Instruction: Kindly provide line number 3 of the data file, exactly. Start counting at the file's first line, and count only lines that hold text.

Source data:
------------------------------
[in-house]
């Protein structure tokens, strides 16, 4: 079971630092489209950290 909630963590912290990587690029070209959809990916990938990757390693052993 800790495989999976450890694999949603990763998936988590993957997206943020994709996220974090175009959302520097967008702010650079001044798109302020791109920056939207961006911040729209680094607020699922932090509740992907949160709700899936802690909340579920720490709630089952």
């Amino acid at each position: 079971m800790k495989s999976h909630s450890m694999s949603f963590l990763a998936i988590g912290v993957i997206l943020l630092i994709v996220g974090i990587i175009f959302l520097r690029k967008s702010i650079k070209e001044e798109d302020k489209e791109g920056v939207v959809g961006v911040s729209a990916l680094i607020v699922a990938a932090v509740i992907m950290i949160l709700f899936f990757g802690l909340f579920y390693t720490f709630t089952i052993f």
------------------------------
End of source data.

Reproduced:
């Amino acid at each position: 079971m800790k495989s999976h909630s450890m694999s949603f963590l990763a998936i988590g912290v993957i997206l943020l630092i994709v996220g974090i990587i175009f959302l520097r690029k967008s702010i650079k070209e001044e798109d302020k489209e791109g920056v939207v959809g961006v911040s729209a990916l680094i607020v699922a990938a932090v509740i992907m950290i949160l709700f899936f990757g802690l909340f579920y390693t720490f709630t089952i052993f």